The paywall failed for the British redtop because so much general-interest tabloid news and content is already available for free and shareable online. “Their content isn’t distinctive enough to make you want to pay for it,” says Martin Belam, a British journalist.
High-quality newspapers like the The New York Times and The Financial Times are succeeding to charge for most, or even all of their journalism. But for tabloids, reserving only some of the best articles to subscribers seems to work much better. The German tabloid Bild, the Swedish Aftonbladet and the Danish Ekstra Bladet all use this “freemium” model.
“If a popular tabloid wants to stay popular, which to me is the essence of being a tabloid, you can’t succeed with a paywall like the one The Sun had,” says Poul Madsen, Executive Editor-in-Chief of Danish tabloid Ekstra Bladet.
The decision to drop the paywall on November 30 was announced two months after Rebekah Brooks’ comeback as News UK’s chief executive. In an email to staff she said: “We are in a strong position thanks to the many learnings we bring from the paid-for era. We know more about readers than ever before.”
Selling eyes to advertisers
The Sun‘s new revenue model will be mostly advertising driven. Apart from the successful subscription-based fantasy football game Club Dream Team and the PDF-tablet app, all content will be free. The Sun is hoping this will allow it to grow its digital audience, in order to bring in advertisers. But they’re behind in the game, and the competition for online advertising is fierce. With 2.3 million unique online visitors per day in the UK, the MailOnline has already captured a big chunk of the advertising market.
Before the introduction of Sun+ at £2 per week, it had more than 30 million monthly readers according to The Guardian. Figures from December 2014 showed that 225,000 people subscribed. And after relaxing its paywall, traffic jumped to 1.3 million daily online visitors in August this year. By pulling down its paywall completely, that number should go up.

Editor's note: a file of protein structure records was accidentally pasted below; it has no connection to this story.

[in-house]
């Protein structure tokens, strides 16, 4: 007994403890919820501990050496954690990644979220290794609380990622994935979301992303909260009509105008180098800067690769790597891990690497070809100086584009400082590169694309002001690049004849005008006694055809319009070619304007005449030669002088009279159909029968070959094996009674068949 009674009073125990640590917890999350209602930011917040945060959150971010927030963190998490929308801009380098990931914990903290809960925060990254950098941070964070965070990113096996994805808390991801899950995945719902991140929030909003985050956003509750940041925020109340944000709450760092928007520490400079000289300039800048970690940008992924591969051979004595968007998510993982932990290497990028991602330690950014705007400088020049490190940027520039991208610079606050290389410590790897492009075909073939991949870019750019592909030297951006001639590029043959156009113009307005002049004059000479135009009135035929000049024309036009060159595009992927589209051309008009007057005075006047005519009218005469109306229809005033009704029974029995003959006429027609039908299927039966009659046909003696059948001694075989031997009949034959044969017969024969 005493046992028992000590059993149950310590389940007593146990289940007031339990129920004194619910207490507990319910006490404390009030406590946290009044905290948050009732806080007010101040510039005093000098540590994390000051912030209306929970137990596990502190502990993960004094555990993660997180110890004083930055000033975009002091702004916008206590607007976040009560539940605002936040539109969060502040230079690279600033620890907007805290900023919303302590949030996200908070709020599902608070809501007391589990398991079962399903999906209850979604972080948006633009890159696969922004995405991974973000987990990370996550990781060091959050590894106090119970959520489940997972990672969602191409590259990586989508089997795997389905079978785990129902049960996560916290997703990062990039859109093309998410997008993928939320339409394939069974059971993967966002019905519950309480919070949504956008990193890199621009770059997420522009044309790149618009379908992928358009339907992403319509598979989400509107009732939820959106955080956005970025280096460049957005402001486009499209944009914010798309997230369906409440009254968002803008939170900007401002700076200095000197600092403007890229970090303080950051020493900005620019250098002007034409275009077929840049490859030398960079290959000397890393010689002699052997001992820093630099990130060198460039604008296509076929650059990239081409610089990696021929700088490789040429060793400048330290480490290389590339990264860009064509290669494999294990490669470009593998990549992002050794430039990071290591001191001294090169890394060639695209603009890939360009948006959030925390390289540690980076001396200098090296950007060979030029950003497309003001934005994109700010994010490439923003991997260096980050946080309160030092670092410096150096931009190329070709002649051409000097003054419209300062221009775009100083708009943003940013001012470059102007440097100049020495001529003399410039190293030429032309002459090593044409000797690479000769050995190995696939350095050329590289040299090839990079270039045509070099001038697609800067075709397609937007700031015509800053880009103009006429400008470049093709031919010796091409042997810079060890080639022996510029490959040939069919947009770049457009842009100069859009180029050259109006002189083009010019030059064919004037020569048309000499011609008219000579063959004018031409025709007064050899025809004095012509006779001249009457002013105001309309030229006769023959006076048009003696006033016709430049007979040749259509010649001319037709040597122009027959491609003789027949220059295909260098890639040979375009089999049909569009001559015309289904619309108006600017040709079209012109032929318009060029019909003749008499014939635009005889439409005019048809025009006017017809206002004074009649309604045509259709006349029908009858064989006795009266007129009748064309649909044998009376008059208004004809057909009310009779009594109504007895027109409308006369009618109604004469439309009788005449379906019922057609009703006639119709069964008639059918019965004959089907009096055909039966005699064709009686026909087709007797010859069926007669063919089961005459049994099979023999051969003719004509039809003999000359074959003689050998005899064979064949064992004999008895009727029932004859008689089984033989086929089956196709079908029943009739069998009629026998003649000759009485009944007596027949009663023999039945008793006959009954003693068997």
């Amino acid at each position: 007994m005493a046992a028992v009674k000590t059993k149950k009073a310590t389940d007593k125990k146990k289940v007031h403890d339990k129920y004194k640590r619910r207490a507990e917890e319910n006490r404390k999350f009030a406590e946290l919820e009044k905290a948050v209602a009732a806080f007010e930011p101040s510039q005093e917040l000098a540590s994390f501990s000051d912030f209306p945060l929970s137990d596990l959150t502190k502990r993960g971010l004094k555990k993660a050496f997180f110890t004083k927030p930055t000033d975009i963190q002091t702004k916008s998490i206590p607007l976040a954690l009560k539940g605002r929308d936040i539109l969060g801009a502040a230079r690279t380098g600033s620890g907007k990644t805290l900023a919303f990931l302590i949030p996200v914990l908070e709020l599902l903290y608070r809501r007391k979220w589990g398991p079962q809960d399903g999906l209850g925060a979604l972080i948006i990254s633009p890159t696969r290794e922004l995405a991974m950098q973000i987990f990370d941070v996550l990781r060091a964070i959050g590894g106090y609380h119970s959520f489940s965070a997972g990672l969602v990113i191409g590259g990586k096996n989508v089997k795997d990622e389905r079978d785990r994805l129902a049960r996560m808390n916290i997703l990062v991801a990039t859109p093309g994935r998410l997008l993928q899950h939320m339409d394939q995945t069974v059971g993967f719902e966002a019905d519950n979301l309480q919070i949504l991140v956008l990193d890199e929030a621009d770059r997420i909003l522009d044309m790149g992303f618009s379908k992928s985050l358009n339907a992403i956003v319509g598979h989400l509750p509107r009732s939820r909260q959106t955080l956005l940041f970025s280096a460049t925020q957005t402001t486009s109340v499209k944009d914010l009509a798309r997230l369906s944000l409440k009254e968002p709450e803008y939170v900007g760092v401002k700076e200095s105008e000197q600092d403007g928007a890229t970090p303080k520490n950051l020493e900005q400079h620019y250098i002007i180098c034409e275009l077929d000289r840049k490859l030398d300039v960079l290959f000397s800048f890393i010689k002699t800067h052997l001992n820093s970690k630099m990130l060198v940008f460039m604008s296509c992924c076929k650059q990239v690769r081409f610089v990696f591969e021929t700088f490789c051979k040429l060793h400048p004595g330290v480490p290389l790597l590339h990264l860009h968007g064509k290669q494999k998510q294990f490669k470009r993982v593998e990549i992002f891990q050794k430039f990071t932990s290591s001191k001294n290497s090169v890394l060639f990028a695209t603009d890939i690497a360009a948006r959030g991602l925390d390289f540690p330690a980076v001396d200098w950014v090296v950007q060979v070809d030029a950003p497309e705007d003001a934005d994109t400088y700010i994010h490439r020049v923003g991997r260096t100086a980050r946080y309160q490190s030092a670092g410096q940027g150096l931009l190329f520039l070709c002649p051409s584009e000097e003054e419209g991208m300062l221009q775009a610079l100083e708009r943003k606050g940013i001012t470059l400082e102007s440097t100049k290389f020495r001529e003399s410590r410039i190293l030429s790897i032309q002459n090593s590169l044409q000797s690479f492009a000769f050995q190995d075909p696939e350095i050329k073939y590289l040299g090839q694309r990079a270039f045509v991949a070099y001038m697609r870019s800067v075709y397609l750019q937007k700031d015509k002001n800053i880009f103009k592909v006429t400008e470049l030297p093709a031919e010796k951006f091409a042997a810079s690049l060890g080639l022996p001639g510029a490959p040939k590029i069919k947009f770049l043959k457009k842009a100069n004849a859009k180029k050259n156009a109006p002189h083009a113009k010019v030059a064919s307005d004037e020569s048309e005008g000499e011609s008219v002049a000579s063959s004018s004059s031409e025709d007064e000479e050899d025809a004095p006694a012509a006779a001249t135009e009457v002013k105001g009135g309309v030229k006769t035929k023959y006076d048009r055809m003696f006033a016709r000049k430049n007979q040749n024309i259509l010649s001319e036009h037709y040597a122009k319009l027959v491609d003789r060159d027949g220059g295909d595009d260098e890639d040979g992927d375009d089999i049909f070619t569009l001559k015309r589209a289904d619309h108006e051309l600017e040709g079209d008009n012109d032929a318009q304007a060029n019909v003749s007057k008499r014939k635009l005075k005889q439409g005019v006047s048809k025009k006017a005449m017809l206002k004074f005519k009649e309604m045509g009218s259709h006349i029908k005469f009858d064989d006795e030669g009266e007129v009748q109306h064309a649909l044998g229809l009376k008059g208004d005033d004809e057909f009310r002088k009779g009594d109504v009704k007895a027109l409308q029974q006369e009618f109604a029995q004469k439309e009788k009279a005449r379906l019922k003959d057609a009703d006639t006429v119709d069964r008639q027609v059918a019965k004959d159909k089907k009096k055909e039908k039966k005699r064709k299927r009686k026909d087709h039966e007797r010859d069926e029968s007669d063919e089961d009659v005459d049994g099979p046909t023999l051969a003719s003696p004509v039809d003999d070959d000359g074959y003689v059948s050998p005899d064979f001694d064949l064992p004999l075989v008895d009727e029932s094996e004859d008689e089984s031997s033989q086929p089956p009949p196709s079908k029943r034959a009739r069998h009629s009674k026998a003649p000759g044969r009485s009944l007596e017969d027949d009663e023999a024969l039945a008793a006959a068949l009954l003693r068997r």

“I don’t think it’s a case of dropping the paywall and traffic will instantly be turned on like a tap, because they don’t have the social media and SEO presence yet,” says Martin Belam, a British journalist.
Part of the value offered to subscribers was the acquisition of football rights for £30 million, which allowed The Sun to share videos of Premier League football goals within two minutes of them being scored. However, this did not yield the promised results, due partly to social sharing of the goals on Vine.
Sharing is crucial
Goals aside, the stories that are behind a paywall don’t get as many shares on social media, and that alone causes a huge loss of readers. “The incentive to share isn’t there, because you know your friends aren’t going to be able to read it,” says Belam. A study by Parse.ly last week showed that social media, rather than search engines, drove “a large and growing number of traffic to news stories in 2015.”
Since taking the decision to change its revenue model, The Sun began lowering its paywall to increase the number of shareable stories. These “free” stories were mainly those expected to generate a lot of traffic; for example, its controversial article ‘1 in 5 Brit Muslims’ sympathy for jihadis’ published last week. For Sun+ customers, who were being billed to access online content, there seemed few perks left.
The Sun‘s management team is confident that its new digital approach will yield results. Tony Gallagher, The Sun ‘s editor-in-chief told staff there were many new digital developments in progress. “Whether it be Apple News, Facebook Instant Articles or the success of Club Dream Team, we are pushing ahead with lots of exciting projects that will help us grow our voice in the digital sphere. In addition to these, from November 30 we will have one uniform online presence – on website, tablet and smartphone. There will no longer be separate smartphone or tablet apps, although the ‘classic’ PDF app will be retained.”
SunNation: A political voice
In the UK context, offering content for free is also crucial if you are to maintain a strong political voice in the national conversation. The Sun recognised this and so, during the British general election, in May this year it launched SunNation, a stand-alone website for election-related content that was free for all.
“They launched it too late, but the experiment built presence,” says Belam, who was working for rival newspaper The Mirror Online at the time. “We were hugely impressed by their coverage.”